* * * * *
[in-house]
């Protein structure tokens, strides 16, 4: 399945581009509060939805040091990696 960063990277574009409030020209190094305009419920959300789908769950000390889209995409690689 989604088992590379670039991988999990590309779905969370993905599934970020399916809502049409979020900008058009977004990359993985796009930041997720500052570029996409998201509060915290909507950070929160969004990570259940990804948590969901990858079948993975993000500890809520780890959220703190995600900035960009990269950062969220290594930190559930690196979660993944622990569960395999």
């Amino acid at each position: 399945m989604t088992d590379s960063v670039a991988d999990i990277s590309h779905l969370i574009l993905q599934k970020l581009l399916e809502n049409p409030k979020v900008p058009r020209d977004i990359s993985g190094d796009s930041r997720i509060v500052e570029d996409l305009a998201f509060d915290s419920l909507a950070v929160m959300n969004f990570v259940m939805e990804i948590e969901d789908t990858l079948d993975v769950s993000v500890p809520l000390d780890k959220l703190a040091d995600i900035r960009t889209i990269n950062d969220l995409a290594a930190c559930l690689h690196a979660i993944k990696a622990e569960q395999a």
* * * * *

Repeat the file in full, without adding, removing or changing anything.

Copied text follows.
[in-house]
């Protein structure tokens, strides 16, 4: 399945581009509060939805040091990696 960063990277574009409030020209190094305009419920959300789908769950000390889209995409690689 989604088992590379670039991988999990590309779905969370993905599934970020399916809502049409979020900008058009977004990359993985796009930041997720500052570029996409998201509060915290909507950070929160969004990570259940990804948590969901990858079948993975993000500890809520780890959220703190995600900035960009990269950062969220290594930190559930690196979660993944622990569960395999």
């Amino acid at each position: 399945m989604t088992d590379s960063v670039a991988d999990i990277s590309h779905l969370i574009l993905q599934k970020l581009l399916e809502n049409p409030k979020v900008p058009r020209d977004i990359s993985g190094d796009s930041r997720i509060v500052e570029d996409l305009a998201f509060d915290s419920l909507a950070v929160m959300n969004f990570v259940m939805e990804i948590e969901d789908t990858l079948d993975v769950s993000v500890p809520l000390d780890k959220l703190a040091d995600i900035r960009t889209i990269n950062d969220l995409a290594a930190c559930l690689h690196a979660i993944k990696a622990e569960q395999a």